Picture credit- Flicker

The week-long primitive weapons deer hunting season opens Saturday, Oct. 13. Last year, almost 41,000 hunters took to the woods with muzzleloaders, bringing in more than 6,400 deer, according to the Georgia Department of Natural Resources’ Wildlife Resources Division (WRD).

“Primitive weapons season allows hunters with select equipment to get into the woods before firearms season starts,” said Charlie Killmaster, state deer biologist with the WRD Game Management Section. “Remember, once you harvest a deer, be sure to report that harvest through Georgia Game Check. Deer can be checked on the Outdoors GA app, which you can use even without cell service, or at gooutdoorsgeorgia.com, or by calling 1-800-366-2661.”

More than one million acres of public hunting land is available to hunters in Georgia, including more than 100 state-operated wildlife management areas.  Many areas offer special hunts throughout the season, including primitive weapons hunts. Dates and locations for hunts are available in the 2018-2019 Georgia Hunting Seasons and Regulations guide (http://georgiawildlife.com/hunting/regulations).

“Don’t forget that during primitive weapons season, youth under 16 years of age may hunt deer with any legal deer firearm, including during any wildlife management area primitive weapons hunts,” said Killmaster.

Looking for information on the county you wish to hunt? Hunters can check out an interactive map to see available opportunities available. More info at http://georgiawildlife.com/hunting/deer-opportunities.

Hunters getting ready for the opening day of primitive weapons deer hunting season, Oct. 13, should first review safety information.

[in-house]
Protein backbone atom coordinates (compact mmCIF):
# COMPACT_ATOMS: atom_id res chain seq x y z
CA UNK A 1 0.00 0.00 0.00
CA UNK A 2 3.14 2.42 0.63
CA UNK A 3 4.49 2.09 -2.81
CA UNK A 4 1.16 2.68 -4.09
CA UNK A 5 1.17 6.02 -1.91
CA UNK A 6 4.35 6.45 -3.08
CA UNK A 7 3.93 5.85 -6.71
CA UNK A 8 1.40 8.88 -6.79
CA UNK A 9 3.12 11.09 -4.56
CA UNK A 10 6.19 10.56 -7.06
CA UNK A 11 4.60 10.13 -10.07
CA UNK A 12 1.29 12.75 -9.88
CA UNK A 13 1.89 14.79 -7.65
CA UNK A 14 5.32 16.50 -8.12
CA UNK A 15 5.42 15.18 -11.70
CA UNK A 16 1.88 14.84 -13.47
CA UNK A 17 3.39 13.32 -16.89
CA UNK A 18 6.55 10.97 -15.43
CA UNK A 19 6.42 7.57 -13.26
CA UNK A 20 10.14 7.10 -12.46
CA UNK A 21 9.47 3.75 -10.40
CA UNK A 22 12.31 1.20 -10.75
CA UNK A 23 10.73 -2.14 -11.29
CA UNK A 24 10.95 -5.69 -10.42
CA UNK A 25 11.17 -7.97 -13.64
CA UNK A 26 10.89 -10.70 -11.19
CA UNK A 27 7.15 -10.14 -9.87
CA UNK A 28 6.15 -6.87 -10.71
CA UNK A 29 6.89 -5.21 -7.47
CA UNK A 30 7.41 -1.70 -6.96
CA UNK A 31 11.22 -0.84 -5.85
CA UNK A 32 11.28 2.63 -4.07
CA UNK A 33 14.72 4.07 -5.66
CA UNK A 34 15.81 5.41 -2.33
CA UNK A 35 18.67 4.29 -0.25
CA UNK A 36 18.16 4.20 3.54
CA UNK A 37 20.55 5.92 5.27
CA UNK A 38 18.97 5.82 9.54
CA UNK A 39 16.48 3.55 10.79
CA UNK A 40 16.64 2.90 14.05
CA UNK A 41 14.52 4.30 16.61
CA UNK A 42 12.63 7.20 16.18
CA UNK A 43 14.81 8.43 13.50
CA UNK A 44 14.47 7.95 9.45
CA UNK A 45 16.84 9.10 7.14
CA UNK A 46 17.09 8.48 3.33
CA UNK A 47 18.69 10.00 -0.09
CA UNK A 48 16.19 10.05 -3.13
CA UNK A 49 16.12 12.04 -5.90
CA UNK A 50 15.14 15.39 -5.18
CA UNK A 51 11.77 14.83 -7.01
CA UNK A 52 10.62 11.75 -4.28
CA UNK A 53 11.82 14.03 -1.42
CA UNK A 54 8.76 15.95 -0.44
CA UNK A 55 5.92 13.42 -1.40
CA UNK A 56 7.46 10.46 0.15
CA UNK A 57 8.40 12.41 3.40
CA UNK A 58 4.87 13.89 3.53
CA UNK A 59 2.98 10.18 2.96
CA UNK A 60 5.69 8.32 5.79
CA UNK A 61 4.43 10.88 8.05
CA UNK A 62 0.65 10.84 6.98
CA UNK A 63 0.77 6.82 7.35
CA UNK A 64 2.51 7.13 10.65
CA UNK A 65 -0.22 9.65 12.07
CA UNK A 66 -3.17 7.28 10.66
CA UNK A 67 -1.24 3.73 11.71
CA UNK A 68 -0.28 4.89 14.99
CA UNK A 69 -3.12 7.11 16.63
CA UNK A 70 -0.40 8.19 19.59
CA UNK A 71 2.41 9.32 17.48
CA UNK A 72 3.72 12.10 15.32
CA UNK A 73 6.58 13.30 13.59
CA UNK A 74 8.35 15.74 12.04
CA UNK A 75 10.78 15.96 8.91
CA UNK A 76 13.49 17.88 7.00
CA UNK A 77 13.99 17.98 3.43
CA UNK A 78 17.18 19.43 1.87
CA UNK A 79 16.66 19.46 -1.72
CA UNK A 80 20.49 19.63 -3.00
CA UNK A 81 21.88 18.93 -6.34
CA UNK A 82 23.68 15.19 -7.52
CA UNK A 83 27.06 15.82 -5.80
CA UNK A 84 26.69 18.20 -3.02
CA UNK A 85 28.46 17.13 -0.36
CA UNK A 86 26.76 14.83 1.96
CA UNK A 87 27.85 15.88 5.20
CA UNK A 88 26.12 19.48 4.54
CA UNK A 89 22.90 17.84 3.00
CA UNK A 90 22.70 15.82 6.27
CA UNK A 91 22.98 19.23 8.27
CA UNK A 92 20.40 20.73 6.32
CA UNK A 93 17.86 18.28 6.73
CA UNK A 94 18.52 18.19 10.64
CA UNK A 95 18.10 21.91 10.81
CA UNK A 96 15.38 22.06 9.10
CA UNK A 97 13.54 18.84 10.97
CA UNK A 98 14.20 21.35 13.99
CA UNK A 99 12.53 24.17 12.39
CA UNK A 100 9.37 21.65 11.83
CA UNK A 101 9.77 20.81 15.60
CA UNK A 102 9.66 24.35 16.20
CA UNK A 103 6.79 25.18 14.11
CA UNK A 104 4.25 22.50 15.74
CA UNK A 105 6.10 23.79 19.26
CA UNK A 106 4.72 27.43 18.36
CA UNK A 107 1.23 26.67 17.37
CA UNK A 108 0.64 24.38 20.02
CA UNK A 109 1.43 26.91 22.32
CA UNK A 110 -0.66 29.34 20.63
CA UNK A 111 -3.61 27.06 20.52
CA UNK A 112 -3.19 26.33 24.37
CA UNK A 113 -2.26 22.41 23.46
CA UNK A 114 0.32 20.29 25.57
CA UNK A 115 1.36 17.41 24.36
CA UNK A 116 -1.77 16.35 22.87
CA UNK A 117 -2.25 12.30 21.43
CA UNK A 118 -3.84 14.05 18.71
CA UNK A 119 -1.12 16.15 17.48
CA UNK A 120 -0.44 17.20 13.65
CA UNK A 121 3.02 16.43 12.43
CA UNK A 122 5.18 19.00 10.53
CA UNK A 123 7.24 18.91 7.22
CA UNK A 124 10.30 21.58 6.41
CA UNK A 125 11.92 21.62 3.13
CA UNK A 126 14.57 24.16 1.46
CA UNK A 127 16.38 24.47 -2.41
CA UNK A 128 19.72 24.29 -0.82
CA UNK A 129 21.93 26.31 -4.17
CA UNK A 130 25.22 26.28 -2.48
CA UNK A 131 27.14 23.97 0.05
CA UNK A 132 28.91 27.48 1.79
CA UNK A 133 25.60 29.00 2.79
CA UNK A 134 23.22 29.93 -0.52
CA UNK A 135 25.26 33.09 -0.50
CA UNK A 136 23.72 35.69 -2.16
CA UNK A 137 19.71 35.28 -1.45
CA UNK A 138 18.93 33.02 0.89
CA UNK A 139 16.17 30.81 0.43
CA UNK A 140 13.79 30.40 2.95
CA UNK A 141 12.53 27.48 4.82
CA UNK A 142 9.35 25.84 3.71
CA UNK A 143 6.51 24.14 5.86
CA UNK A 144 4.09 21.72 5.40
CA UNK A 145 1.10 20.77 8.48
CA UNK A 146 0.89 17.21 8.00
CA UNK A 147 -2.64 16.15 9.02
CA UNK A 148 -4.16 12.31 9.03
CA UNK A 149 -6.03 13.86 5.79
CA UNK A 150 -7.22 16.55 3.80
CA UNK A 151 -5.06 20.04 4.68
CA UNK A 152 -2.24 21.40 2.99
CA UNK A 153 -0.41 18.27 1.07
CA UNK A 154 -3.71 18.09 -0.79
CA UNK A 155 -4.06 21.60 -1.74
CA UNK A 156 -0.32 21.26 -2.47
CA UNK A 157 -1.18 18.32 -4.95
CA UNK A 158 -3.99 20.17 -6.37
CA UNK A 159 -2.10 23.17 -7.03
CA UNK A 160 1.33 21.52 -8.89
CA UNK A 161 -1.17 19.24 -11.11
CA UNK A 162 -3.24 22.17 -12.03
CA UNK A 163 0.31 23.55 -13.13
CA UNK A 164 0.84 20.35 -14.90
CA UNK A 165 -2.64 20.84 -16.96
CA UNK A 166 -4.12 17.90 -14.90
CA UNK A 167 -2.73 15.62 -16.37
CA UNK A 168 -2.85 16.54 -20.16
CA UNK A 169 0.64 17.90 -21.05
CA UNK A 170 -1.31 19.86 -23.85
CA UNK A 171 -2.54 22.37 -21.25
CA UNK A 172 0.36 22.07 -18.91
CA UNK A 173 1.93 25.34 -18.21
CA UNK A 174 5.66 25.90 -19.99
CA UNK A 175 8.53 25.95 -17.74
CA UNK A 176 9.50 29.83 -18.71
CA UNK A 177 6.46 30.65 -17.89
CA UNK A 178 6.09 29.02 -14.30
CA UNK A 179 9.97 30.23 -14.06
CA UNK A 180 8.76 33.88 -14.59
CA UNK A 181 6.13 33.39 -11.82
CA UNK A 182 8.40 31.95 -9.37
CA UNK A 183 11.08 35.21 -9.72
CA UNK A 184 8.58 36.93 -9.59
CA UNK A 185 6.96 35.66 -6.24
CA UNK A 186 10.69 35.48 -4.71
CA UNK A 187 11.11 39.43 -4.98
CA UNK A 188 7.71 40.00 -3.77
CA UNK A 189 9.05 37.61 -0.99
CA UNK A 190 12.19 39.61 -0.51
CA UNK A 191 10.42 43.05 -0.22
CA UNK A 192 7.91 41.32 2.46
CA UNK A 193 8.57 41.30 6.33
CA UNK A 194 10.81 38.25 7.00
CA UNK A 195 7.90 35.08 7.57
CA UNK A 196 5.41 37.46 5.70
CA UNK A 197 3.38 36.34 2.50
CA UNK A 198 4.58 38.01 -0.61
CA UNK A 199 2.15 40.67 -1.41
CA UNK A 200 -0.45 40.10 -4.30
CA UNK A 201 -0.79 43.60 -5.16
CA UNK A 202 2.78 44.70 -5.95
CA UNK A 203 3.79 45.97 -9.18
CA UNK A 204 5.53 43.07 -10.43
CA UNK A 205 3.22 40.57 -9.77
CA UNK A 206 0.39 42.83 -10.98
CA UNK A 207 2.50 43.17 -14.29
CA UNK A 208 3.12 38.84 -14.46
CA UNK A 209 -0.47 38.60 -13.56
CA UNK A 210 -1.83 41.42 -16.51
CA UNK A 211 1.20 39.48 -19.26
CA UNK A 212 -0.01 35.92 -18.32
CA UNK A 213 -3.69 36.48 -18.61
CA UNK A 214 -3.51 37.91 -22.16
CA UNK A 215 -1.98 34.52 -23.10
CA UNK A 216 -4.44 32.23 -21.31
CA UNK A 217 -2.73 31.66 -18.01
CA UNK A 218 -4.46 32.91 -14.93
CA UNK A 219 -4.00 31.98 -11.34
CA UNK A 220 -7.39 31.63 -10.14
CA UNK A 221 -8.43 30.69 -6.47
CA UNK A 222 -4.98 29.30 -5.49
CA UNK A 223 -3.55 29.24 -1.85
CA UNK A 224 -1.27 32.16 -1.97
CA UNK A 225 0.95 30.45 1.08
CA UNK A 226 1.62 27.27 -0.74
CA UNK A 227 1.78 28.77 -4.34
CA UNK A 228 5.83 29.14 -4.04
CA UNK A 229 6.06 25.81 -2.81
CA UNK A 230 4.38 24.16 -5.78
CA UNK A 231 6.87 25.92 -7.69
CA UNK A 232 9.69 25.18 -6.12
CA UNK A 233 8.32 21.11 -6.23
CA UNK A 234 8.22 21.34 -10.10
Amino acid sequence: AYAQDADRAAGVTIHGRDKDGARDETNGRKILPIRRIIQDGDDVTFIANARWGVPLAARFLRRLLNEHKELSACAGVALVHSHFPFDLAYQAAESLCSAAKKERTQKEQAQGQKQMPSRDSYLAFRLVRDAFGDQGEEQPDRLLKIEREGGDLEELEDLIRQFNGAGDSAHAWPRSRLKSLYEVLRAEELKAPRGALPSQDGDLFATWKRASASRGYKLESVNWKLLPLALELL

Primitive weapons, such as muzzleloaders, have specific safety use rules, beyond general firearms safety, that should be reviewed each year before heading to the woods. Following are recommendations to ensure a safe experience:

  • Never smoke in the proximity of a muzzleloader.
  • Use an intermediate device, such as a measure, to pour powder into a barrel.
  • Keep flask and powder containers away from flames and sparks to prevent an accidental explosion.
  • Use only powders specific to each muzzleloader and recommended by that firearms manufacturer.
  • Place percussion cap on nipple only when ready to shoot.
  • The gun is safely unloaded only after removing the bullet, powder and percussion cap. If using a flintlock muzzleloader, remove the bullet and powder, and un-prime the flash pan.
  • Use the recommended loading materials, the correct powder charge, the right diameter and weight bullet and the correct lead material.
  • Treat a misfire as though the gun could fire at any moment.
  • Make sure the projectile is firmly seated on the powder before capping and firing.
  • Never blow down the barrel of a muzzleloader to clear or extinguish sparks.
  • Keep the muzzle pointed in a safe direction.
  • Read the owner’s manual and be familiar with its operation before using a muzzle-loading firearm.
  • Handle every gun as if it was loaded.
  • Make sure the gun is unloaded before attempting to clean it.
  • Do not use alcohol or drugs while handling a firearm.

All hunters, including archers, must wear at least 500 square inches of daylight fluorescent orange above the waist during the primitive weapons season.

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